They play such a scathing defense, the crowd roars at every deflection.
They are so clever on offense, the crowd roars at every screen.
They are so ready for the road ahead that a packed and bold Pauley Pavilion sent them off Saturday night with the kind of noise rarely heard in this part of Westwood.
This is the loudest UCLA basketball team in years.
This is also the best.
In the wake of the Bruins’ biggest win of the season — an 82-73 victory over eighth-ranked Arizona — there’s only one place left for UCLA to go from here.
The Bruins deserve a No. 1 spot in the upcoming NCAA Tournament no matter what happens in this week’s ugly and mostly irrelevant Pac-12 Tournament.
The selection committee needs to get rid of its inherent regional bias, forget about the bad feelings about UCLA leaving for the Big Ten, and do the right thing.
UCLA is a seed. Period of time. No team is more difficult. No team is put to the test anymore. No team has prepared for this moment together in the last four years.
The 27-4 Bruins may not be future NBA stars, but they are great and accomplished college players, which is what wins championships.
On a night when Bruin’s five senior players were honored in probably their last game at Pauley Pavilion, one song stood out between the star trio of Jaime Jaquez Jr., Tyger Campbell and David Singleton.
Over the past four seasons, they have led the team to a 95-34 record.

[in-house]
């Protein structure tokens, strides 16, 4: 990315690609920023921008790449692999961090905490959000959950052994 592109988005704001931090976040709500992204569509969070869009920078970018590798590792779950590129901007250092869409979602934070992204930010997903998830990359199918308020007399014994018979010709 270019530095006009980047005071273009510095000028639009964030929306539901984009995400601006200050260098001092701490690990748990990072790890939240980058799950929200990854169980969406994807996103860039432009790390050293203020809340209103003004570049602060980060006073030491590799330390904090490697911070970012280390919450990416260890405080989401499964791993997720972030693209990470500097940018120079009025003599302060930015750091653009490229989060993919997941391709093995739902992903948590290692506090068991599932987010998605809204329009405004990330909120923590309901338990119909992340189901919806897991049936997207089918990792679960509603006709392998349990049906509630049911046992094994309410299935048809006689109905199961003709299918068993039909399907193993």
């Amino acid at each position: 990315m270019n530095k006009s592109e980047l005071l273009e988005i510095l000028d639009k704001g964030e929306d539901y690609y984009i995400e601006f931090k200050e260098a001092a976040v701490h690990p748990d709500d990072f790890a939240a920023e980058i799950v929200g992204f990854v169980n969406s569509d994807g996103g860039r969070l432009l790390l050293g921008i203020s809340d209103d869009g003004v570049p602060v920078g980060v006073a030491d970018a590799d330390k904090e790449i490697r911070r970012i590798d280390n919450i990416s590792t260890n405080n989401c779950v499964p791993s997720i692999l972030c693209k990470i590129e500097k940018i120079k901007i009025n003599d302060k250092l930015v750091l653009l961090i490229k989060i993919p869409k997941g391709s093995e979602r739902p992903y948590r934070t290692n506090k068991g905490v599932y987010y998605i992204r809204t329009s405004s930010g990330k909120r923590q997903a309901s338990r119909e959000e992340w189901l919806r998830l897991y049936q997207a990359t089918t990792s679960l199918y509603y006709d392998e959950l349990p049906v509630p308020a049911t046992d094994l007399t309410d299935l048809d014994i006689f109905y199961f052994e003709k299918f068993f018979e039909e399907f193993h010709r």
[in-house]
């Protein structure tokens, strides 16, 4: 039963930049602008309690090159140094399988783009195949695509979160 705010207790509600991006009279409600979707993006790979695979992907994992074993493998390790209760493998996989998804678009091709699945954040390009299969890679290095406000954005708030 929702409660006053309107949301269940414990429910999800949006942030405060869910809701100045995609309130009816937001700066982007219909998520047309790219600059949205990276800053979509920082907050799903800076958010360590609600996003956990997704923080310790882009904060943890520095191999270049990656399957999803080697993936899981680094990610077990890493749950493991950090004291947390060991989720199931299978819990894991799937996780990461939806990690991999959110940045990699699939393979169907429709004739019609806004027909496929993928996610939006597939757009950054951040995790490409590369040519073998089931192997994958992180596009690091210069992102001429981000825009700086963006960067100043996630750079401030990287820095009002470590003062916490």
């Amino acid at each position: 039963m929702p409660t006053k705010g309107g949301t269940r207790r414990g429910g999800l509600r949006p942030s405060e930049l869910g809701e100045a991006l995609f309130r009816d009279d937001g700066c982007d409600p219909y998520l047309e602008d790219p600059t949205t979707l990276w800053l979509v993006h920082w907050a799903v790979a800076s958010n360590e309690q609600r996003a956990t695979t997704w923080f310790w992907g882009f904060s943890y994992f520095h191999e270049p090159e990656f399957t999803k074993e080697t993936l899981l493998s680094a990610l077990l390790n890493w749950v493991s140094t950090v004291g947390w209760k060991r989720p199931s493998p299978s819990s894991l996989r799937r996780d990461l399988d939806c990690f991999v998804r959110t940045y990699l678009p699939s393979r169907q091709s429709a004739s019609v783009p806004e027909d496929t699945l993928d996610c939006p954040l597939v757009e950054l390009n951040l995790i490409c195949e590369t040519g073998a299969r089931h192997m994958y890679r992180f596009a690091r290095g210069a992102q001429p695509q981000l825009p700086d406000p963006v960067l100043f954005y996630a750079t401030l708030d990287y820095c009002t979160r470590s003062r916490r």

That’s a title track. After Saturday’s final buzzer, that was a song that inspired the senior-led group to sprint from the field, run into the stands in the end zone, and jump into a mosh pit of bouncing and cheering students.
Something special is happening here. They know it, and you know it.
“We came to UCLA… no one was at the games… we were on a mission to put UCLA back on top,” said Jaquez. “We’re living a dream now…it’s literally like a…storybook to me.”
It was a glorious night, darkened by a dismal injury, but one that this team seems deeply enough to overcome.
During timeout after defensive grinder Jaylen Clark left the game early in the second half with a lower leg injury, it may have been no coincidence that the arena was filled with the sounds of “Don’t Stop Believing.”
While Bruin fans no doubt immediately thought of how Jaquez’s ankle injury derailed their NCAA tournament hopes last season, these Bruins seem strong enough to survive an extended absence from Clark, who ended the game on the bench with crutches.
“If he’s not okay, I’m going to feel tragically awful for him because he’s a family member to us,” said Clark’s coach Mick Cronin. “But we have plenty of other guys.”
There’s Will McClendon and Dylan Andrews, two highly regarded kids who have barely been seen. There’s shot-blocking power Adem Bona. And of course there are those three seniors.
“Our seniors… I didn’t think they would let us lose today,” Cronin said.
These Bruins are so loaded that they have won 25 straight games at the national level in what used to be a low-key Pauley Pavilion.
These Bruins seem so destined that they ended their home schedule with the streak intact on a night that also saw them celebrate the 50th anniversary of the 1973 national championship.